The Home of a Naturalist
[John G Wood]
Naturalists, Zoology, Comparative Anatomy, Specialization, Amateurism, Natural History, Ornithology, Ecology
Compares those 'dreadfully scientific' naturalists who when 'they see a creature new to them [...] are seized with a burning desire to cut it up, to analyze it, to get it under the microscope, to publish a learned work about it, which no one can read without an expensive Greek lexicon', and who 'stake their reputation on the number of tubercles in a second molar tooth, and [...] quarrel with each other about a notch on the basisphenoid bone', with the more homely '"field naturalists", who delight in penetrating to the homes and haunts of the creatures which they love'. While the latter class of naturalists are generally 'put down by newspaper critics', many of their findings, such as François le Vaillant's account of long-necked giraffes in Africa, have eventually confounded the cynicism of more 'scientific' observers. (736) Gives a detailed description of the gardens at Walton Hall, the home of Charles Waterton. Waterton's plan was to 'offer a hearty welcome to every bird and beast that chose to avail itself of his hospitality [...] by affording them abundant food and a quiet retreat', and the extensive gardens were 'laid out to suit the idiosyncrasies of various species' (737). The gardens have provided 'opportunities of gaining knowledge' about birds which are 'unequalled, and great benefits have been conferred on the world by the information that has been obtained' (740).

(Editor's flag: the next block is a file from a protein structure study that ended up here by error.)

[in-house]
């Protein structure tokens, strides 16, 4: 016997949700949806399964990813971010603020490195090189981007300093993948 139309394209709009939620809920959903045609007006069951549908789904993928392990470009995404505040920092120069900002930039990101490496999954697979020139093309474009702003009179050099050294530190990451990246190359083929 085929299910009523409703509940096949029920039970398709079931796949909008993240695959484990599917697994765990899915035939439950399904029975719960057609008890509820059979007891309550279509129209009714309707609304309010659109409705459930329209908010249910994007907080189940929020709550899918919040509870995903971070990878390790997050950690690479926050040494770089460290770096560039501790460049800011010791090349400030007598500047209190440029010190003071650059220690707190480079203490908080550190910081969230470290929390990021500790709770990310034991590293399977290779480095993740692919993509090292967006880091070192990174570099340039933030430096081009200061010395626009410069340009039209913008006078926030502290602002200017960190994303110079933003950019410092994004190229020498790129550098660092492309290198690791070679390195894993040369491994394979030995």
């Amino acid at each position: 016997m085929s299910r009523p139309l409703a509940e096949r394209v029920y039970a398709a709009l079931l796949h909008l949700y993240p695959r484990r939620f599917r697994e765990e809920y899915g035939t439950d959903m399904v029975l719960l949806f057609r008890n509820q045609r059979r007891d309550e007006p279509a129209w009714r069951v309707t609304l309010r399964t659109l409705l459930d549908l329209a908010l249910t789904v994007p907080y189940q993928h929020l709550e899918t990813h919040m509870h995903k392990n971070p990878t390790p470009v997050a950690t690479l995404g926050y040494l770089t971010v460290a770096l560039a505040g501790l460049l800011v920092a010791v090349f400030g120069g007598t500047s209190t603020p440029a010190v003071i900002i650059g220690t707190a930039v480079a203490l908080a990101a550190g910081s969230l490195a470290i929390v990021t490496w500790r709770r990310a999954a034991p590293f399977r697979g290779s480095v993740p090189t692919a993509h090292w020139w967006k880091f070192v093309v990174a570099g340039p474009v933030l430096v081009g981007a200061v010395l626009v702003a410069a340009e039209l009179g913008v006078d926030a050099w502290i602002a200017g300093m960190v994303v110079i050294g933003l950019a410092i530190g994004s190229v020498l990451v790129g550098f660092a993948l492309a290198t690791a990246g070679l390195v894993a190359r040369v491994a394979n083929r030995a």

© Science in the Nineteenth-Century Periodical Project, Universities of Leeds and Sheffield, 2005 - 2020
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